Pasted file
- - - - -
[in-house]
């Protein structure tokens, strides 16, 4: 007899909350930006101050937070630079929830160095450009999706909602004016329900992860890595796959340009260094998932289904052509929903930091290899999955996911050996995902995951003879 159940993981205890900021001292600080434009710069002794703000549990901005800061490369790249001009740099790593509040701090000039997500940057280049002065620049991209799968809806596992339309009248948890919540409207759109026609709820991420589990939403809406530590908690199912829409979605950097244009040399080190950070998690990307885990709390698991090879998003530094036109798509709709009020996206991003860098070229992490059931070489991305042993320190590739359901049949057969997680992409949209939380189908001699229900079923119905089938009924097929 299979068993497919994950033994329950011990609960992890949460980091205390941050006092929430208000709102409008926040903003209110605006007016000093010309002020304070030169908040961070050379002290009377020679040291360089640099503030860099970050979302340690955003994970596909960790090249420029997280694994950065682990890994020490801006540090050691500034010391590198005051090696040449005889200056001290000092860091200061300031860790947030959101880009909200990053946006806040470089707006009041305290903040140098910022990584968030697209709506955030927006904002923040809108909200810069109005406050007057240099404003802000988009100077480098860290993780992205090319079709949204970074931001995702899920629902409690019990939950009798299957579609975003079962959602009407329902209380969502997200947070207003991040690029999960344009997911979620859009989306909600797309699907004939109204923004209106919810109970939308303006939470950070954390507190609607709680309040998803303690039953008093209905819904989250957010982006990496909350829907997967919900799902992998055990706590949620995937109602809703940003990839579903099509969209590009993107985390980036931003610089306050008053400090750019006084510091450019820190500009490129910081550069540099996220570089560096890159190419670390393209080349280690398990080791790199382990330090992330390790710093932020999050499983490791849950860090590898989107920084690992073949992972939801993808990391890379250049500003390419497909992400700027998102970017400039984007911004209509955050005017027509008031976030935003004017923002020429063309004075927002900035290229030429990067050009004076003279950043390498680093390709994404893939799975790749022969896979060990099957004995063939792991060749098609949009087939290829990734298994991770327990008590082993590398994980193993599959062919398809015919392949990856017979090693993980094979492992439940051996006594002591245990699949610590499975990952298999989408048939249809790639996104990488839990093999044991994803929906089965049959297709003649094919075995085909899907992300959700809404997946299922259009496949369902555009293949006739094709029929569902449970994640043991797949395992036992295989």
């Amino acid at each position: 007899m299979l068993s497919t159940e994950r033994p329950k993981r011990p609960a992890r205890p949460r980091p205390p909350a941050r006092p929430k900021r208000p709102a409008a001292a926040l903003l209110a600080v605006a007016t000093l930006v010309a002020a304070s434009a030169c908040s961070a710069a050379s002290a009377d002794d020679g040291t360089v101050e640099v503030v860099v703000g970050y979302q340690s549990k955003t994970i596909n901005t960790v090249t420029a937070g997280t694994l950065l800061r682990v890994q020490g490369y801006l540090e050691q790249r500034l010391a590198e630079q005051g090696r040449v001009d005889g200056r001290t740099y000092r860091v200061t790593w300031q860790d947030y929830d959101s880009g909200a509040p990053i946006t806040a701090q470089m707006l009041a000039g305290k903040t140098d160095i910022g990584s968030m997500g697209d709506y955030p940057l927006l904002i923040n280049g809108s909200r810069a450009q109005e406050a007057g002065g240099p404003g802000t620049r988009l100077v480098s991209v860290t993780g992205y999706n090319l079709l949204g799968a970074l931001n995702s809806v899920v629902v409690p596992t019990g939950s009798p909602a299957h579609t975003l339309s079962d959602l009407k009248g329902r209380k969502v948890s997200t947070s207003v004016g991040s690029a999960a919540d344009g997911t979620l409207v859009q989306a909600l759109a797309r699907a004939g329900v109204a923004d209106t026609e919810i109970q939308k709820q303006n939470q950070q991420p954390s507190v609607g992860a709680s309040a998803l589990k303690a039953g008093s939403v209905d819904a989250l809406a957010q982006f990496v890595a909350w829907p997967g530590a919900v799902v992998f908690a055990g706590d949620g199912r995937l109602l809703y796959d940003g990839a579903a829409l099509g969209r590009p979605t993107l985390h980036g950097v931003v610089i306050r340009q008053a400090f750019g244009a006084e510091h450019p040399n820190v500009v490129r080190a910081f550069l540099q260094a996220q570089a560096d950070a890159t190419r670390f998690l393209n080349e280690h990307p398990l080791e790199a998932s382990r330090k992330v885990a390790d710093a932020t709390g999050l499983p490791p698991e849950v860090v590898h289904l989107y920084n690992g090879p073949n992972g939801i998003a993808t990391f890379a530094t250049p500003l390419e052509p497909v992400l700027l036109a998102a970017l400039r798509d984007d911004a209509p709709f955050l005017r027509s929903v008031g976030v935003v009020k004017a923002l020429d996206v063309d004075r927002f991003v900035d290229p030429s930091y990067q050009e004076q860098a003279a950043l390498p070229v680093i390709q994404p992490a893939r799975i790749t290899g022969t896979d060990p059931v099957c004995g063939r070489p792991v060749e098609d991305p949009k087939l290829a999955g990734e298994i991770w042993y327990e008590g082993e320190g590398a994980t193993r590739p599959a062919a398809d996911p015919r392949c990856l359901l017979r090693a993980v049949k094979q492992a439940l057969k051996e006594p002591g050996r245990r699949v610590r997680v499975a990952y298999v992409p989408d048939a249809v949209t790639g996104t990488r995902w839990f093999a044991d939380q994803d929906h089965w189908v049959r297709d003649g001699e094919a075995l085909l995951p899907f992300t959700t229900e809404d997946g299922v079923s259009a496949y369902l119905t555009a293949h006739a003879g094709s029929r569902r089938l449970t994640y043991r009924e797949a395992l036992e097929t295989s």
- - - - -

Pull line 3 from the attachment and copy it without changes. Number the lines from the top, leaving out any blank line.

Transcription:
């Amino acid at each position: 007899m299979l068993s497919t159940e994950r033994p329950k993981r011990p609960a992890r205890p949460r980091p205390p909350a941050r006092p929430k900021r208000p709102a409008a001292a926040l903003l209110a600080v605006a007016t000093l930006v010309a002020a304070s434009a030169c908040s961070a710069a050379s002290a009377d002794d020679g040291t360089v101050e640099v503030v860099v703000g970050y979302q340690s549990k955003t994970i596909n901005t960790v090249t420029a937070g997280t694994l950065l800061r682990v890994q020490g490369y801006l540090e050691q790249r500034l010391a590198e630079q005051g090696r040449v001009d005889g200056r001290t740099y000092r860091v200061t790593w300031q860790d947030y929830d959101s880009g909200a509040p990053i946006t806040a701090q470089m707006l009041a000039g305290k903040t140098d160095i910022g990584s968030m997500g697209d709506y955030p940057l927006l904002i923040n280049g809108s909200r810069a450009q109005e406050a007057g002065g240099p404003g802000t620049r988009l100077v480098s991209v860290t993780g992205y999706n090319l079709l949204g799968a970074l931001n995702s809806v899920v629902v409690p596992t019990g939950s009798p909602a299957h579609t975003l339309s079962d959602l009407k009248g329902r209380k969502v948890s997200t947070s207003v004016g991040s690029a999960a919540d344009g997911t979620l409207v859009q989306a909600l759109a797309r699907a004939g329900v109204a923004d209106t026609e919810i109970q939308k709820q303006n939470q950070q991420p954390s507190v609607g992860a709680s309040a998803l589990k303690a039953g008093s939403v209905d819904a989250l809406a957010q982006f990496v890595a909350w829907p997967g530590a919900v799902v992998f908690a055990g706590d949620g199912r995937l109602l809703y796959d940003g990839a579903a829409l099509g969209r590009p979605t993107l985390h980036g950097v931003v610089i306050r340009q008053a400090f750019g244009a006084e510091h450019p040399n820190v500009v490129r080190a910081f550069l540099q260094a996220q570089a560096d950070a890159t190419r670390f998690l393209n080349e280690h990307p398990l080791e790199a998932s382990r330090k992330v885990a390790d710093a932020t709390g999050l499983p490791p698991e849950v860090v590898h289904l989107y920084n690992g090879p073949n992972g939801i998003a993808t990391f890379a530094t250049p500003l390419e052509p497909v992400l700027l036109a998102a970017l400039r798509d984007d911004a209509p709709f955050l005017r027509s929903v008031g976030v935003v009020k004017a923002l020429d996206v063309d004075r927002f991003v900035d290229p030429s930091y990067q050009e004076q860098a003279a950043l390498p070229v680093i390709q994404p992490a893939r799975i790749t290899g022969t896979d060990p059931v099957c004995g063939r070489p792991v060749e098609d991305p949009k087939l290829a999955g990734e298994i991770w042993y327990e008590g082993e320190g590398a994980t193993r590739p599959a062919a398809d996911p015919r392949c990856l359901l017979r090693a993980v049949k094979q492992a439940l057969k051996e006594p002591g050996r245990r699949v610590r997680v499975a990952y298999v992409p989408d048939a249809v949209t790639g996104t990488r995902w839990f093999a044991d939380q994803d929906h089965w189908v049959r297709d003649g001699e094919a075995l085909l995951p899907f992300t959700t229900e809404d997946g299922v079923s259009a496949y369902l119905t555009a293949h006739a003879g094709s029929r569902r089938l449970t994640y043991r009924e797949a395992l036992e097929t295989s």